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Chapter 7

Security Information and Event Management (SIEM) Systems

SIEM (Security Information and Event Management) is a technology that helps businesses aggregate historical and real-time security logs and event data from various systems like host systems, applications, networks, and security solutions in a single platform. The objective of a SIEM is to offer threat detection, compliance, and security incident management, and it does this by providing more awareness and visibility around IT environment security via a single dashboard. SIEM combines Security Information Management (SIM) and Security Event Management (SEM) solutions to enable security teams to gain insights into attacks by reviewing tactics, techniques, procedures, and known indicators of compromise.

What is a SIEM?

SIEM helps organisations handle security events by aggregating log and security data from various sources, helping to detect, investigate, and respond to a rising number of security events. The technology also helps to manage all security challenges brought about by a hybrid environment and automates to reduce costs, avoid manual work, and respond more quickly to security events.

Detection & Response hasn’t changed much in 15 years…

Ingestion / Normalisation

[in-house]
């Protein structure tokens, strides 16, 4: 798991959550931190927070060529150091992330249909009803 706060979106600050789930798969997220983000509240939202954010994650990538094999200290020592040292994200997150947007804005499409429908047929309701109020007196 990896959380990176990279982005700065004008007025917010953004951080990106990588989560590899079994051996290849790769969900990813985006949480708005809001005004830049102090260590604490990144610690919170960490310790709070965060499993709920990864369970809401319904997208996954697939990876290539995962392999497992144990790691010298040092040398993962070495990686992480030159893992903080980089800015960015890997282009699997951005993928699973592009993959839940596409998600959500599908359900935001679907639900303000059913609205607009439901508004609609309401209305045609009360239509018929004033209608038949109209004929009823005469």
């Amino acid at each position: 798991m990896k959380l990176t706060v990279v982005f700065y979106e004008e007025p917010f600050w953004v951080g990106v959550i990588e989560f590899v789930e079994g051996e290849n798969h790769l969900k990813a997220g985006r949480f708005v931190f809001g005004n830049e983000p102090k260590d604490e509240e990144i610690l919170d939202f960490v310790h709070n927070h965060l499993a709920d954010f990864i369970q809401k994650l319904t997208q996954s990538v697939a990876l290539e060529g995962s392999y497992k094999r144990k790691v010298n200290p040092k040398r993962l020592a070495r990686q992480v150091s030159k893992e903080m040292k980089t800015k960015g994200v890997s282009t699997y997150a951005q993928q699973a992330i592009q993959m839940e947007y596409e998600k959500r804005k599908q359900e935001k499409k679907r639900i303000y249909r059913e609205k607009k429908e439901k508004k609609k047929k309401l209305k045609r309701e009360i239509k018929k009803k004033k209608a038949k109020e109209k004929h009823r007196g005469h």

• All data consolidated in on-prem repos
  • Lots of data not used for security
  • Most data used isn’t available for more than 90 days
  • Scale prohibitive pricing

Threat Intelligence

  • Many data providers
  • Lots of noisy data
  • The heavy lift of integration, refinement & management done by customers
  • Requires security expertise


  • Complex rulesets
  • Hard to write and maintain
  • Not enough behavioural/AI/ML

Triage / Enrichment

  • Large numbers of false positives
  • Severity prioritisation
  • Manual queries against many data sources
  • Stitching is error-prone even if data is available


  • Manual queries on multiple systems
  • Joined data in spreadsheets or collabs
  • Security expertise required
  • Analyst tiers not used ideally


  • Additional systems for remediation
  • Hand-crafted, brittle workflows
  • SOAR is the most significant evolution

What Customers Usually Struggle With, and SIEM Solves

  • Alert fatigue: Security analysts stop looking at alerts. The more alerts analysts receive, the less important each one becomes. Security analysts are no longer capable of paying attention to each and every alert because the number of security events goes up. The more alerts received, the more false positive alerts they receive and the higher the chance of alert fatigue. The biggest risk? Not responding at all because your alert was snowed by others.  
  • Multiple environments: In today’s hybrid working environment it is challenging to secure an environment that combines infrastructure on-premise, in the cloud and other locations. Managing all the security challenges that a hybrid environment brings is challenging.